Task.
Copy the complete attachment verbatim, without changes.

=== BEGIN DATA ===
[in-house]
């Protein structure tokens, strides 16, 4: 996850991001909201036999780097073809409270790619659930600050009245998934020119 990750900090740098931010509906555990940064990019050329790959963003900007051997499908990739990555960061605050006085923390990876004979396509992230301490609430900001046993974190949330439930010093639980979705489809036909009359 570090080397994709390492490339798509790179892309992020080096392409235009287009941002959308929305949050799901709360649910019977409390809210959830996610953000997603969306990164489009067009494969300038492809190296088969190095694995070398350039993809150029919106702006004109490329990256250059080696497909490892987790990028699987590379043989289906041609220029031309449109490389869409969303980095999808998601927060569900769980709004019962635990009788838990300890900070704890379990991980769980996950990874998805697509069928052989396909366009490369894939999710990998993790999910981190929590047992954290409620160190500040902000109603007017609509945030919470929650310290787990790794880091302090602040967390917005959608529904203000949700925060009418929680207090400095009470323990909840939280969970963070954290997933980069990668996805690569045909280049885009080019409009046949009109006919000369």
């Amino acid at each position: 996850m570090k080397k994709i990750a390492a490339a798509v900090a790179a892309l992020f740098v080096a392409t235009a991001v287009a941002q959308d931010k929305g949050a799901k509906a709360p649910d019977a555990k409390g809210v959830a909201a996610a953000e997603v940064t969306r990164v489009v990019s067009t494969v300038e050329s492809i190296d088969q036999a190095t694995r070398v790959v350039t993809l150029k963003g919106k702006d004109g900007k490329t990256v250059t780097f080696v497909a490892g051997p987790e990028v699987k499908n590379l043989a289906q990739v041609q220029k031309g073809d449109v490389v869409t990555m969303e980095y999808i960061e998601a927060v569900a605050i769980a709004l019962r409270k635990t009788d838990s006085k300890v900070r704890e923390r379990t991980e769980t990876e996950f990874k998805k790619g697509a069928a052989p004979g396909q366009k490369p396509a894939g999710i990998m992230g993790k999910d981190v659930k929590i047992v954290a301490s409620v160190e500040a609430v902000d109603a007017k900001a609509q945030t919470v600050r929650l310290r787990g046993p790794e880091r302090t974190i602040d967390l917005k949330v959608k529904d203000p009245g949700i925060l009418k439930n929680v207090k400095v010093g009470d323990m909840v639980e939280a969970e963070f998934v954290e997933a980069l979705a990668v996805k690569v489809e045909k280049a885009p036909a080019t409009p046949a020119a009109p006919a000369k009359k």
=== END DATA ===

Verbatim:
[in-house]
């Protein structure tokens, strides 16, 4: 996850991001909201036999780097073809409270790619659930600050009245998934020119 990750900090740098931010509906555990940064990019050329790959963003900007051997499908990739990555960061605050006085923390990876004979396509992230301490609430900001046993974190949330439930010093639980979705489809036909009359 570090080397994709390492490339798509790179892309992020080096392409235009287009941002959308929305949050799901709360649910019977409390809210959830996610953000997603969306990164489009067009494969300038492809190296088969190095694995070398350039993809150029919106702006004109490329990256250059080696497909490892987790990028699987590379043989289906041609220029031309449109490389869409969303980095999808998601927060569900769980709004019962635990009788838990300890900070704890379990991980769980996950990874998805697509069928052989396909366009490369894939999710990998993790999910981190929590047992954290409620160190500040902000109603007017609509945030919470929650310290787990790794880091302090602040967390917005959608529904203000949700925060009418929680207090400095009470323990909840939280969970963070954290997933980069990668996805690569045909280049885009080019409009046949009109006919000369």
């Amino acid at each position: 996850m570090k080397k994709i990750a390492a490339a798509v900090a790179a892309l992020f740098v080096a392409t235009a991001v287009a941002q959308d931010k929305g949050a799901k509906a709360p649910d019977a555990k409390g809210v959830a909201a996610a953000e997603v940064t969306r990164v489009v990019s067009t494969v300038e050329s492809i190296d088969q036999a190095t694995r070398v790959v350039t993809l150029k963003g919106k702006d004109g900007k490329t990256v250059t780097f080696v497909a490892g051997p987790e990028v699987k499908n590379l043989a289906q990739v041609q220029k031309g073809d449109v490389v869409t990555m969303e980095y999808i960061e998601a927060v569900a605050i769980a709004l019962r409270k635990t009788d838990s006085k300890v900070r704890e923390r379990t991980e769980t990876e996950f990874k998805k790619g697509a069928a052989p004979g396909q366009k490369p396509a894939g999710i990998m992230g993790k999910d981190v659930k929590i047992v954290a301490s409620v160190e500040a609430v902000d109603a007017k900001a609509q945030t919470v600050r929650l310290r787990g046993p790794e880091r302090t974190i602040d967390l917005k949330v959608k529904d203000p009245g949700i925060l009418k439930n929680v207090k400095v010093g009470d323990m909840v639980e939280a969970e963070f998934v954290e997933a980069l979705a990668v996805k690569v489809e045909k280049a885009p036909a080019t409009p046949a020119a009109p006919a000369k009359k």